The fish you see in the photo is a halibut I caught in 2011. I found that package recently when I was organizing all the fish and game in my chest freezer. Somehow it had migrated to the bottom of the pile, buried under a couple of plucked geese and five pounds of alligator meat.
As you can see, it is none the worse for wear and, when I thaw it out in the next week or so, should taste almost as good as it was when freshly caught.
Fish is Most Prone to Deteriorating Under Frozen Storage
Even the mighty halibut is delicate in flesh and, when poorly packaged, can quickly and easily go from delicious to disgusting.
Enemy No. 1 when it comes to freezing fish, or anything, is cold air. The farther the temperate drops below 32 degrees the drier the air becomes and cold, dry air dehydrates meat and the longer it stays in contact with it, the more the meat deteriorates.
In reality, freezer burn is not a burn but an extreme drying process. It should be avoided at all costs.
As evidenced by the photo, one of the best ways to prevent exposure to cold, dry air is by vacuuming all the air out of the storage package and sealing out the elements. The best vacuum sealers, like the Cabela's Commercial-Grade models I used to seal this halibut, not only remove the air from the bag, but also create a reliable seal.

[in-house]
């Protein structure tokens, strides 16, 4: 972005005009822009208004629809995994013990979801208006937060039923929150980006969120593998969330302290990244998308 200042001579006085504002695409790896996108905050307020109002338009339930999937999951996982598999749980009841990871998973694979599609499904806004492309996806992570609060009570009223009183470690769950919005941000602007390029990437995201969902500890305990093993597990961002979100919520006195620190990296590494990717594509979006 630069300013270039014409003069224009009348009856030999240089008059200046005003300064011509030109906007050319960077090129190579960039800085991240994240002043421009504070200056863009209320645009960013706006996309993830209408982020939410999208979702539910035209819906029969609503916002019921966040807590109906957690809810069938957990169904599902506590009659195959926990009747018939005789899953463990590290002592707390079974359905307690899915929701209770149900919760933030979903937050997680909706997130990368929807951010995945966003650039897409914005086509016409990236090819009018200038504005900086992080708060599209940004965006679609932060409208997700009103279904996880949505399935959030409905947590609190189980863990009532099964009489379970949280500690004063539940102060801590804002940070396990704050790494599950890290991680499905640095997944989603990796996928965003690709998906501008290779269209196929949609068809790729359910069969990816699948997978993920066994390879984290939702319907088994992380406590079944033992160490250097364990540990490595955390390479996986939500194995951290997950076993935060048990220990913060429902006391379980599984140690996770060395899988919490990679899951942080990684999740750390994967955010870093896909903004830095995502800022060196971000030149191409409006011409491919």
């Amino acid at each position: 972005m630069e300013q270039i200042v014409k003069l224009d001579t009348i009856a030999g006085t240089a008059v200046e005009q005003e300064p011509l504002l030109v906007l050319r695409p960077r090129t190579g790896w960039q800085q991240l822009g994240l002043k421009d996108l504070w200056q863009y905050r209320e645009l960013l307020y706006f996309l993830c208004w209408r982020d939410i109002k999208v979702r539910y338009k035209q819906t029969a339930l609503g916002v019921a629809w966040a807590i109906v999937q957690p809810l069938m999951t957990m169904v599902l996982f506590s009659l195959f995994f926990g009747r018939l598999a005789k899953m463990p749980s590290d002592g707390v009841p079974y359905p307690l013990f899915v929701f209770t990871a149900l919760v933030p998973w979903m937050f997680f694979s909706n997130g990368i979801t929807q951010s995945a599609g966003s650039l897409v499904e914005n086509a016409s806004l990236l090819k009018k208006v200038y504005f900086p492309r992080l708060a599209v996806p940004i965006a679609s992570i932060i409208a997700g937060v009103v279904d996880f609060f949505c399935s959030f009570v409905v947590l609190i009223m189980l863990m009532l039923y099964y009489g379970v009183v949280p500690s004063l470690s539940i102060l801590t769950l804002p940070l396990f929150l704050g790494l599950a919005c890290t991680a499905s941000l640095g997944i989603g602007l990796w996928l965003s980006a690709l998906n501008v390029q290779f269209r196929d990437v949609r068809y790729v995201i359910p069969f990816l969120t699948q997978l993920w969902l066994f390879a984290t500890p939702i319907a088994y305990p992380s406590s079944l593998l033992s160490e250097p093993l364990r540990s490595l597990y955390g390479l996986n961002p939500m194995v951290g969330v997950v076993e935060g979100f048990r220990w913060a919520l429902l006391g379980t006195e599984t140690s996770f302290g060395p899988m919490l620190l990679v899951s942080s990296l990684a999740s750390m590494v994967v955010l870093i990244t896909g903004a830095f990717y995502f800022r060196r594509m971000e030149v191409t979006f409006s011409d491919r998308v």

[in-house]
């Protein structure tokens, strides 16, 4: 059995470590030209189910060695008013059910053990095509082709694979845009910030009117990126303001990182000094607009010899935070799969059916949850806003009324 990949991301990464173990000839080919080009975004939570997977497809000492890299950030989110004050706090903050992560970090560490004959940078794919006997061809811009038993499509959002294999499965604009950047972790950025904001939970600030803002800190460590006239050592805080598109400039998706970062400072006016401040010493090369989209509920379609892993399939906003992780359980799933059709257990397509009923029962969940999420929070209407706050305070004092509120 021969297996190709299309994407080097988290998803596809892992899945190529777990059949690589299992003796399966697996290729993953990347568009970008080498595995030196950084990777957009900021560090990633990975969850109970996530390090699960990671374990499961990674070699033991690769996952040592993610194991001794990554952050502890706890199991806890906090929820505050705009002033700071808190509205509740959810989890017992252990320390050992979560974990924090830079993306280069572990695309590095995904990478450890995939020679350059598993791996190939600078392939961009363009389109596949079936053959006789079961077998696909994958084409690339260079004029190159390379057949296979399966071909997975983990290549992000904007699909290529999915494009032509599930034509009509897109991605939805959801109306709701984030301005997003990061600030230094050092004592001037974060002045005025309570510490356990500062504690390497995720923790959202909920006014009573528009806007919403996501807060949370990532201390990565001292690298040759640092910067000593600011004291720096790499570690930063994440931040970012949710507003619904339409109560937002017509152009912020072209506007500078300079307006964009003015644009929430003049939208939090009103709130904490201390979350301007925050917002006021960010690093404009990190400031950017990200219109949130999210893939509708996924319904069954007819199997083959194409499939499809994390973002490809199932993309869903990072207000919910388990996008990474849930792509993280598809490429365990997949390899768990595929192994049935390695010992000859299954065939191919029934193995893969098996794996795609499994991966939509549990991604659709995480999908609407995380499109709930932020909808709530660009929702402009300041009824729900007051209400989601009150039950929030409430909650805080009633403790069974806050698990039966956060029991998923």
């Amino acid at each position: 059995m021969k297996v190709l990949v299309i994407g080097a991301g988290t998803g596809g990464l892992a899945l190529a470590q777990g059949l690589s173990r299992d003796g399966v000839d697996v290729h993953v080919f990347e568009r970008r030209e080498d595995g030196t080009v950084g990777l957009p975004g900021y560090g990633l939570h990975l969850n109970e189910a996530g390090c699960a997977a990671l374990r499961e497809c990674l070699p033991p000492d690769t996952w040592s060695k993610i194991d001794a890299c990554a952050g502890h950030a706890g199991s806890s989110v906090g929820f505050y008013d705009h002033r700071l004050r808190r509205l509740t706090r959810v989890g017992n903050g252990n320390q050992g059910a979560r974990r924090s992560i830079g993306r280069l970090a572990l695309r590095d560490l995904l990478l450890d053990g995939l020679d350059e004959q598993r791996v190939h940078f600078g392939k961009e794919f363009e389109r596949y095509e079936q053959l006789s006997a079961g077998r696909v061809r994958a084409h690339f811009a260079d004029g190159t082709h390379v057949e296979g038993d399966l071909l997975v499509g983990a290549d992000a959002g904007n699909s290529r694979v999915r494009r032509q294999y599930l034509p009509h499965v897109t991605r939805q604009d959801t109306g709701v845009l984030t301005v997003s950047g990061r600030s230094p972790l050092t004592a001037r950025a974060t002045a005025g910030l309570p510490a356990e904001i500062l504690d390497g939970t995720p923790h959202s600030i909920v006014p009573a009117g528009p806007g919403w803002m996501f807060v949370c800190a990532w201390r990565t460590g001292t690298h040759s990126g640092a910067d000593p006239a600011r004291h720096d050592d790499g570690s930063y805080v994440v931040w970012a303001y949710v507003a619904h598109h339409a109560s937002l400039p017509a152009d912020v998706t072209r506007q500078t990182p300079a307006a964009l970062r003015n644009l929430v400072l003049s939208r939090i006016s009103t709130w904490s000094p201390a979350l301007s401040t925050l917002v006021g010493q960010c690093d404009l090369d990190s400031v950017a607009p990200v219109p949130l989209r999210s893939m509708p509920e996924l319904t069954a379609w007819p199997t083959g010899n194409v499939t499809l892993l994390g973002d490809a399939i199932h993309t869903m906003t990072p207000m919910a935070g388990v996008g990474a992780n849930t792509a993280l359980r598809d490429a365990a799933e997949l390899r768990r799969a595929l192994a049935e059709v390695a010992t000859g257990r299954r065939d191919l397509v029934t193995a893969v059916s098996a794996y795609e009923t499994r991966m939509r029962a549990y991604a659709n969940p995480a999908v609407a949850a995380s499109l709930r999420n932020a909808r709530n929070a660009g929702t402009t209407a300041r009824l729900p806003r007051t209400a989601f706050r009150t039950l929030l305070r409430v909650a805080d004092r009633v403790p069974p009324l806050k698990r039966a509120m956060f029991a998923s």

It also helps to use the best quality vac-seal bags you can find. The thicker they are the better they stand up to punctures that can happen when stacked among other hard-frozen items in the freezer, or during transport home.
If you do not own a vacuum sealer, there are a few other methods for preserving fresh fish. The National Center for Home Food Preservation recommends the following to methods:
Ice Glaze: Place unwrapped fish in the freezer to freeze. As soon as it is frozen, dip fish in near-freezing ice water. Place fish again in the freezer a few minutes to harden the glaze. Take fish out, and repeat the glazing until a uniform cover of ice is formed. Wrap the fish in moisture-vapor resistant paper or place in freezer bags, label and freeze.
Water: Place fish in a shallow metal, foil or plastic pan; cover with water and freeze. To prevent evaporation of the ice, wrap the container in freezer paper after it is frozen, label and freeze.
Both of these methods work well, and freezing in a block of ice was the preservation method of choice for most anglers until vacuum-sealing came along.
After my experience with this particular halibut filet, I think I will stick with my Cabela's Commercial-Grade Vacuum Sealer, but do not be afraid to test the other methods listed here.
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